Because he is a high ranking public official with an enforcement role to play and is not an elected official, he obviously sees himself as being in an unassailable position. He seems to think he should be the one who dictates government policy and therefore what is good for the unwashed masses, who apparently lack the intellectual ability to understand such complex issues and should therefore just bow to his wishes and consent to whatever he commands.

    This is typical of the egocentric behaviour one might expect from a person who has completely forgotten and forsaken the second of the two words that go to make up the term 'Public Servant' and sees himself as being above all of that.

    The government needs a certain amount of money to run the country and his role is to ensure that this money is raised in a fair and equitable manner using whatever tools the elected government of the day chooses to adopt.

    True, like most of its kind, this system is far from perfect and over the years it has definitely become untidy and unwieldy and in need of reform and I doubt any sane thinking person would deny this, but lets not forget that at the very heart of these problems has been a penchant for resorting to highly complex, technical solutions designed to create an elite structure of taxation specialists within the public service and professional business world.

    Why an earth then should we turn to these very same people for the solution to this problem when we know from experience it is folly to put the fox in charge of the henhouse?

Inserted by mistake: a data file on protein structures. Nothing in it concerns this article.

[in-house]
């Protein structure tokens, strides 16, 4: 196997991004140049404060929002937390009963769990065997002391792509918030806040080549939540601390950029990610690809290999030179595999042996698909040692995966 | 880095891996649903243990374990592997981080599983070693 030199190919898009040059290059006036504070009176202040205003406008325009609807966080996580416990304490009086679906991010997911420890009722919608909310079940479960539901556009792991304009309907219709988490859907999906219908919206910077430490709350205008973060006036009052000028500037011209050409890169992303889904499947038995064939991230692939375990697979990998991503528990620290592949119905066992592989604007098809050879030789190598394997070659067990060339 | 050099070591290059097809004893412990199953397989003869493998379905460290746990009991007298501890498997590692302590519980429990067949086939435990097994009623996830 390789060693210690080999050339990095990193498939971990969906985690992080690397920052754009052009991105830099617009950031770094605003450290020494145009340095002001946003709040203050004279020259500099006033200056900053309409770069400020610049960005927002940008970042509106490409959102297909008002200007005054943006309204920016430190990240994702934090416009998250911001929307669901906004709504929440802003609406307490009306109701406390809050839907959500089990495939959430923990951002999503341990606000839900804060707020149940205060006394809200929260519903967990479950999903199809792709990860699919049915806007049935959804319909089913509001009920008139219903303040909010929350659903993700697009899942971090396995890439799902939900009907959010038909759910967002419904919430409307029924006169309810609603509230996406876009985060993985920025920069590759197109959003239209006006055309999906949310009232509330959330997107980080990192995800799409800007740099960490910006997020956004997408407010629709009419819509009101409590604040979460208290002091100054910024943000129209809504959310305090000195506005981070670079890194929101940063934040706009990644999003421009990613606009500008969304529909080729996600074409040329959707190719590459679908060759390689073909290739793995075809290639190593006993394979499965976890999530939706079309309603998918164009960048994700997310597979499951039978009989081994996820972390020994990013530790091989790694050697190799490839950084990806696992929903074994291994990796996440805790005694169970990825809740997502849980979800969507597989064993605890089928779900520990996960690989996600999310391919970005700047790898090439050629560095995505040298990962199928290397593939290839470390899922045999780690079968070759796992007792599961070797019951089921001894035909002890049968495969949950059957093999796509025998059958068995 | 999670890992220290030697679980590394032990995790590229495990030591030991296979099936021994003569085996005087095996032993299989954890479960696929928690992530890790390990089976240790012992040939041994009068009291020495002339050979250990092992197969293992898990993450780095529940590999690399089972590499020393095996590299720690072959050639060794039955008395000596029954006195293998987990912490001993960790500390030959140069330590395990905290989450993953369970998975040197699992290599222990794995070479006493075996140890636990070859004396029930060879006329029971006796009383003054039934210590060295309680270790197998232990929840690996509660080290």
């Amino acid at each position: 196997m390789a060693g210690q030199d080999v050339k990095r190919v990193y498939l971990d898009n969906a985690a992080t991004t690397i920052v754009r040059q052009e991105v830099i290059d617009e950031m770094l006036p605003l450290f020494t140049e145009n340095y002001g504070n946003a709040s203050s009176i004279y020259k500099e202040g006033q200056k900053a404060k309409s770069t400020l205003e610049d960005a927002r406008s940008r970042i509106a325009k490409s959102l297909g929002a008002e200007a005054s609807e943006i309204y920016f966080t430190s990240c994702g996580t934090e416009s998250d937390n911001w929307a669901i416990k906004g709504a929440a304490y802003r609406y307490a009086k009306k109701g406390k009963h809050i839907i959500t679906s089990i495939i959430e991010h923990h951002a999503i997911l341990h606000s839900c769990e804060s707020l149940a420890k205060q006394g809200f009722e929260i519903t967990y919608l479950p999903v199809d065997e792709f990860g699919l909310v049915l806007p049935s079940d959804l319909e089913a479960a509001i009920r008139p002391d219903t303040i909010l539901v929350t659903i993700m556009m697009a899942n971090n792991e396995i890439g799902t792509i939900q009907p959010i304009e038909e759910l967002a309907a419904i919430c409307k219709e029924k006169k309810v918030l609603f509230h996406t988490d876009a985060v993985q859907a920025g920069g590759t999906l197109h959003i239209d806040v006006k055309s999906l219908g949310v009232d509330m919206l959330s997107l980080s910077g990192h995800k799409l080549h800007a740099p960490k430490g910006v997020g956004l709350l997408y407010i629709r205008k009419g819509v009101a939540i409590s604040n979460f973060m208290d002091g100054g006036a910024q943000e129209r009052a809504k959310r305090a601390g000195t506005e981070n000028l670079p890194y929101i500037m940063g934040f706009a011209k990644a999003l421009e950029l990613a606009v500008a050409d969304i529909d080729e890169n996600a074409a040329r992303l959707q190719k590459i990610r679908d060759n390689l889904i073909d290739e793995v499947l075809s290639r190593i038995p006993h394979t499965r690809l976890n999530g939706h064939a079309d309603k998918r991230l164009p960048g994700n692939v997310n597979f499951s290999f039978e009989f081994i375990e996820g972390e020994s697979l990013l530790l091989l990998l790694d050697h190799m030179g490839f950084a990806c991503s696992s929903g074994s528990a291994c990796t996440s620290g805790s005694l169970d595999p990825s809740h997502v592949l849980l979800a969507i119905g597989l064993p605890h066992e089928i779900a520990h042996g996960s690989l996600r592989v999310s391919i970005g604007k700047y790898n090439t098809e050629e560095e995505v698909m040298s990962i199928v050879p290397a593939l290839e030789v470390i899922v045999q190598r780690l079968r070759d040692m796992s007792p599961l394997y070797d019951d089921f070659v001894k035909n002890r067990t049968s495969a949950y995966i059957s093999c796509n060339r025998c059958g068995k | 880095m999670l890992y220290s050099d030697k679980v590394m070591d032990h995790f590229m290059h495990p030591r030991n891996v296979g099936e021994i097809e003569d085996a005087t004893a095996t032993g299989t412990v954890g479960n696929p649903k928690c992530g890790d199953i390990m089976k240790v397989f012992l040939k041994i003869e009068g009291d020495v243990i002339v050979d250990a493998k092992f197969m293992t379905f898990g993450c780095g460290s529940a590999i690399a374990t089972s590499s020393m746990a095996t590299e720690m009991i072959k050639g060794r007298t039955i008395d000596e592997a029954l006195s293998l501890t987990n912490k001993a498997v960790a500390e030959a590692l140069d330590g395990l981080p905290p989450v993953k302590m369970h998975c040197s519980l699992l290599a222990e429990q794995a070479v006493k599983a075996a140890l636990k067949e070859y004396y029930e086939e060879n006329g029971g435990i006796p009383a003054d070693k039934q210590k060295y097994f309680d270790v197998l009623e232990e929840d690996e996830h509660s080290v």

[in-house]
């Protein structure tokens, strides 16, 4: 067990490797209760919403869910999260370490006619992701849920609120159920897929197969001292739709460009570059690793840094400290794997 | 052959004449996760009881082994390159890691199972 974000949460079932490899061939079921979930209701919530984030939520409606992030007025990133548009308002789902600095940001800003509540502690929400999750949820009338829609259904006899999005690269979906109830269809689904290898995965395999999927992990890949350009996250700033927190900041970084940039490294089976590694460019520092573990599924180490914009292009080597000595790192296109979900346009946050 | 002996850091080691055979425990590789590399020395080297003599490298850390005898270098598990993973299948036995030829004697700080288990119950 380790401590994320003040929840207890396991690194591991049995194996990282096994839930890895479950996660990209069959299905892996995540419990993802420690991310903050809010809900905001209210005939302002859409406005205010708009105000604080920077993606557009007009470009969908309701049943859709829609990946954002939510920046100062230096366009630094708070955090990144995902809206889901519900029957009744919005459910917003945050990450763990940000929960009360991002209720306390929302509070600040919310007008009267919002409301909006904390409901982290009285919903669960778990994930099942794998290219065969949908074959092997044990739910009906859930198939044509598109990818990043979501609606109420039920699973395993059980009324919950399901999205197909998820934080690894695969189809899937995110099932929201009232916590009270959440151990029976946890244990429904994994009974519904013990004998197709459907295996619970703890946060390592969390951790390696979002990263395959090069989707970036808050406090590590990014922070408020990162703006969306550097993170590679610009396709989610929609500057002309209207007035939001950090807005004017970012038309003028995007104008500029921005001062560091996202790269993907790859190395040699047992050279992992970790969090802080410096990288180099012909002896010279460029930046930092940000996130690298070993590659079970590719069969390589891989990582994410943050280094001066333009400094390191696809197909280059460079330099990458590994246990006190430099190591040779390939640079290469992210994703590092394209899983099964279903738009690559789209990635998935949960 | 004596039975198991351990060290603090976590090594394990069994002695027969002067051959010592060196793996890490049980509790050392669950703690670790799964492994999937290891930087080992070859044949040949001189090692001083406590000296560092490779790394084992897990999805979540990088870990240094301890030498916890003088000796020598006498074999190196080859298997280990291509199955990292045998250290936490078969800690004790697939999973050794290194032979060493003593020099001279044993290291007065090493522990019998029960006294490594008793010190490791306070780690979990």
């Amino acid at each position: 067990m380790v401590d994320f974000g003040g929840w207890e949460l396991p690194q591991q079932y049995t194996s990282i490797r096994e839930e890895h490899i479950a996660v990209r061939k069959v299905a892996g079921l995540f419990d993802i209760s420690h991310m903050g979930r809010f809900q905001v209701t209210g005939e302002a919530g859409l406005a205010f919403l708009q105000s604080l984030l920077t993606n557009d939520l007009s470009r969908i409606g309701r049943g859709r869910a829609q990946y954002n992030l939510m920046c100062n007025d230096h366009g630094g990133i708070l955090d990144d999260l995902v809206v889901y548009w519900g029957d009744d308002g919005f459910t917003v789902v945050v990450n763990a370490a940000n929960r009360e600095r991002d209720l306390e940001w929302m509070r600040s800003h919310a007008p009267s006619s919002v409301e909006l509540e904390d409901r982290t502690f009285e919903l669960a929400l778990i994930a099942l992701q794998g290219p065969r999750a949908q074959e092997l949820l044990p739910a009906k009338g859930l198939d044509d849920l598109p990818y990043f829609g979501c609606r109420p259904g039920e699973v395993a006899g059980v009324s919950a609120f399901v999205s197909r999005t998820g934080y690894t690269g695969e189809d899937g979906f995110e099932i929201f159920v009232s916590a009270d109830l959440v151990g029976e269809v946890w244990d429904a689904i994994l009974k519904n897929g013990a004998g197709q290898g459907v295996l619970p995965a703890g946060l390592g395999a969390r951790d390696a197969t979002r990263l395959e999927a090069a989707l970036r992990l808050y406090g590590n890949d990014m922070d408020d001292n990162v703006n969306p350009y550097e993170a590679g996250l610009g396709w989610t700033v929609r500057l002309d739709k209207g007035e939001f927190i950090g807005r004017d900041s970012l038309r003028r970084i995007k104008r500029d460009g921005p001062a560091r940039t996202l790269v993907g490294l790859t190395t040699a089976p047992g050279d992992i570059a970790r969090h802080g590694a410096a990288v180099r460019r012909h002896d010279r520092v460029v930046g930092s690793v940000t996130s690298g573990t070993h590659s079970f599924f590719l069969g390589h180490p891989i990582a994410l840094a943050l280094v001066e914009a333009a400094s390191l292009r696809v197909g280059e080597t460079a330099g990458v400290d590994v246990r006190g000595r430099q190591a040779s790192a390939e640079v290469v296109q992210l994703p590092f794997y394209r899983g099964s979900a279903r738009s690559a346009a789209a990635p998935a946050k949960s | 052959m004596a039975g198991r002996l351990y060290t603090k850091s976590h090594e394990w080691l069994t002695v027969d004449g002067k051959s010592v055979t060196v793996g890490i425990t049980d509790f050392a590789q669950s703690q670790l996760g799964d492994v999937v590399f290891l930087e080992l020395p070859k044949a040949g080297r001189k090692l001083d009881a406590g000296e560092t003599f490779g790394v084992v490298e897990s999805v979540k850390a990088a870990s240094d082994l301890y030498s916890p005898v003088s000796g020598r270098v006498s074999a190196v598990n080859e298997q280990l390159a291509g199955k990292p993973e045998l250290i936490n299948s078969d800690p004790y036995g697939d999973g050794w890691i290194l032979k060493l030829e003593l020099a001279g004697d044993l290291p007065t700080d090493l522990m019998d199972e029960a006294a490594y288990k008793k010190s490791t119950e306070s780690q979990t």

Because he is so vested in the industry, I seriously doubt Mr Henry's ability to come up with a solution to this problem that is going to any fairer, or less complex than what we have now and to my mind, his highly technical, academic based views on the so called 'Super Profits Tax' and related issues only serve to confirm this.

    I'm afraid that problems of this nature will continue to exist as long as people like him see the redistribution of wealth as a desirable outcome of any equitable taxation system. I have no problem with those who are well off paying higher taxes or with taxes being used to help those genuinely in need, but to blatantly talk of profits in terms of 'Super Profits' as though there is some arbitrary, but fair way of determining what is a fair profit and what is not flies in the face of everything that has made this country great.

    We all understand the concept of 'having a go' and that this implies being prepared to take a risk, so it follows that the higher the risk, the greater the return should be and this is what underpins our entire commercial system at the most basic and fundamental level. Take this over-riding incentive away and things like long research and development and mining exploration will soon become a thing of the past.

    Wake up Mr Henry!

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  2. Teejay,
    You are right in what you say. This kind of tax is a retrograde tax in that it taxes success which is not productivity oriented. If more tax revenue is needed then a GST increase would be a far better way . Government efficiency improvement and expenditure reduction would be much better than both.